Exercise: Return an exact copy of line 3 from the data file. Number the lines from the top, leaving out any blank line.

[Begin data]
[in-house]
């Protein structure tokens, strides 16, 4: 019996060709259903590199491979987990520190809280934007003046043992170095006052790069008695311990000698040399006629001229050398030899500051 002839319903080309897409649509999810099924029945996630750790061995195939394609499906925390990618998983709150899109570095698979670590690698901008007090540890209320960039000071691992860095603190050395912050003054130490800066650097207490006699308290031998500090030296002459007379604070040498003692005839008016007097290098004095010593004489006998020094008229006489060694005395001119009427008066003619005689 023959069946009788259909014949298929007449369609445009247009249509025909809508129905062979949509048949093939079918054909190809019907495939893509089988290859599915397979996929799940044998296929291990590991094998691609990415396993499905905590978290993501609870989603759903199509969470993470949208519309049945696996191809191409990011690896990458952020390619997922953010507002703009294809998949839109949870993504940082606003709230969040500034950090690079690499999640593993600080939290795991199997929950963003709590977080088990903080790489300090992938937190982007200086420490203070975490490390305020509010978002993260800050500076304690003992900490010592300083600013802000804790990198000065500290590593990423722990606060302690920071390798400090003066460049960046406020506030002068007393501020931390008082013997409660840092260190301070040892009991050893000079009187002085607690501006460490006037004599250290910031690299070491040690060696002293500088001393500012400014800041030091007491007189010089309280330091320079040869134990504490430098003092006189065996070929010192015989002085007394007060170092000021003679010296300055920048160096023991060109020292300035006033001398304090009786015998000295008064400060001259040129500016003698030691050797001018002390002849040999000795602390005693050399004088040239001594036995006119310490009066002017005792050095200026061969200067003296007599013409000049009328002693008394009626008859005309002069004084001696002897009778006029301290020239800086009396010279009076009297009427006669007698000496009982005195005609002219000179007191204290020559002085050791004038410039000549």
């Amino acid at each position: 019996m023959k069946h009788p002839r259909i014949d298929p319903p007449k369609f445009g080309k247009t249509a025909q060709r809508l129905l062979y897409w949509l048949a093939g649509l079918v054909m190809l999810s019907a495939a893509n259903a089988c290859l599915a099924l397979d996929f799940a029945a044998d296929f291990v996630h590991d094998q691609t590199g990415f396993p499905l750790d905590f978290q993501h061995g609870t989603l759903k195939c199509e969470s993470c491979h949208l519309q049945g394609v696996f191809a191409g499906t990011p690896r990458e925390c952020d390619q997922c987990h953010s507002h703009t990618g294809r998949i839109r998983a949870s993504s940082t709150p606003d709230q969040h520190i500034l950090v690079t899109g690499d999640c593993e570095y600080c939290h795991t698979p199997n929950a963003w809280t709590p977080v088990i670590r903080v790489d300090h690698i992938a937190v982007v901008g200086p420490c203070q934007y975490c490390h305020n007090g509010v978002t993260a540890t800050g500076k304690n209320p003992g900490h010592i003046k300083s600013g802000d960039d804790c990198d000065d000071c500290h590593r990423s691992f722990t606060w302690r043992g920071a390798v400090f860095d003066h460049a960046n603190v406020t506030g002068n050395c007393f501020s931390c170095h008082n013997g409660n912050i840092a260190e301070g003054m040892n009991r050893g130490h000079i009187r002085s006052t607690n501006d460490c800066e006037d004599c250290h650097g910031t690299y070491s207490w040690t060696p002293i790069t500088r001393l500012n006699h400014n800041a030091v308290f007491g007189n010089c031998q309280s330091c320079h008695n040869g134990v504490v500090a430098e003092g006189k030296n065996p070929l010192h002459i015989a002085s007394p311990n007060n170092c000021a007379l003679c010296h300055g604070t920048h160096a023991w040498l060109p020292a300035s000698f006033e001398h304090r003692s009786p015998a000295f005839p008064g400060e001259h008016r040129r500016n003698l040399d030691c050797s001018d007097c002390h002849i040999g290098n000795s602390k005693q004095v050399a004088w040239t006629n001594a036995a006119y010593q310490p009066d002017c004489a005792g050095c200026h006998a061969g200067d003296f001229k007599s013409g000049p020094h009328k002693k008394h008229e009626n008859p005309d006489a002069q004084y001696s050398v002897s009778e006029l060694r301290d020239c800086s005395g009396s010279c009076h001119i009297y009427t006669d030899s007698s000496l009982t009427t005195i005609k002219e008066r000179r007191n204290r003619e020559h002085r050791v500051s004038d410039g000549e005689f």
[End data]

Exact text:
């Amino acid at each position: 019996m023959k069946h009788p002839r259909i014949d298929p319903p007449k369609f445009g080309k247009t249509a025909q060709r809508l129905l062979y897409w949509l048949a093939g649509l079918v054909m190809l999810s019907a495939a893509n259903a089988c290859l599915a099924l397979d996929f799940a029945a044998d296929f291990v996630h590991d094998q691609t590199g990415f396993p499905l750790d905590f978290q993501h061995g609870t989603l759903k195939c199509e969470s993470c491979h949208l519309q049945g394609v696996f191809a191409g499906t990011p690896r990458e925390c952020d390619q997922c987990h953010s507002h703009t990618g294809r998949i839109r998983a949870s993504s940082t709150p606003d709230q969040h520190i500034l950090v690079t899109g690499d999640c593993e570095y600080c939290h795991t698979p199997n929950a963003w809280t709590p977080v088990i670590r903080v790489d300090h690698i992938a937190v982007v901008g200086p420490c203070q934007y975490c490390h305020n007090g509010v978002t993260a540890t800050g500076k304690n209320p003992g900490h010592i003046k300083s600013g802000d960039d804790c990198d000065d000071c500290h590593r990423s691992f722990t606060w302690r043992g920071a390798v400090f860095d003066h460049a960046n603190v406020t506030g002068n050395c007393f501020s931390c170095h008082n013997g409660n912050i840092a260190e301070g003054m040892n009991r050893g130490h000079i009187r002085s006052t607690n501006d460490c800066e006037d004599c250290h650097g910031t690299y070491s207490w040690t060696p002293i790069t500088r001393l500012n006699h400014n800041a030091v308290f007491g007189n010089c031998q309280s330091c320079h008695n040869g134990v504490v500090a430098e003092g006189k030296n065996p070929l010192h002459i015989a002085s007394p311990n007060n170092c000021a007379l003679c010296h300055g604070t920048h160096a023991w040498l060109p020292a300035s000698f006033e001398h304090r003692s009786p015998a000295f005839p008064g400060e001259h008016r040129r500016n003698l040399d030691c050797s001018d007097c002390h002849i040999g290098n000795s602390k005693q004095v050399a004088w040239t006629n001594a036995a006119y010593q310490p009066d002017c004489a005792g050095c200026h006998a061969g200067d003296f001229k007599s013409g000049p020094h009328k002693k008394h008229e009626n008859p005309d006489a002069q004084y001696s050398v002897s009778e006029l060694r301290d020239c800086s005395g009396s010279c009076h001119i009297y009427t006669d030899s007698s000496l009982t009427t005195i005609k002219e008066r000179r007191n204290r003619e020559h002085r050791v500051s004038d410039g000549e005689f």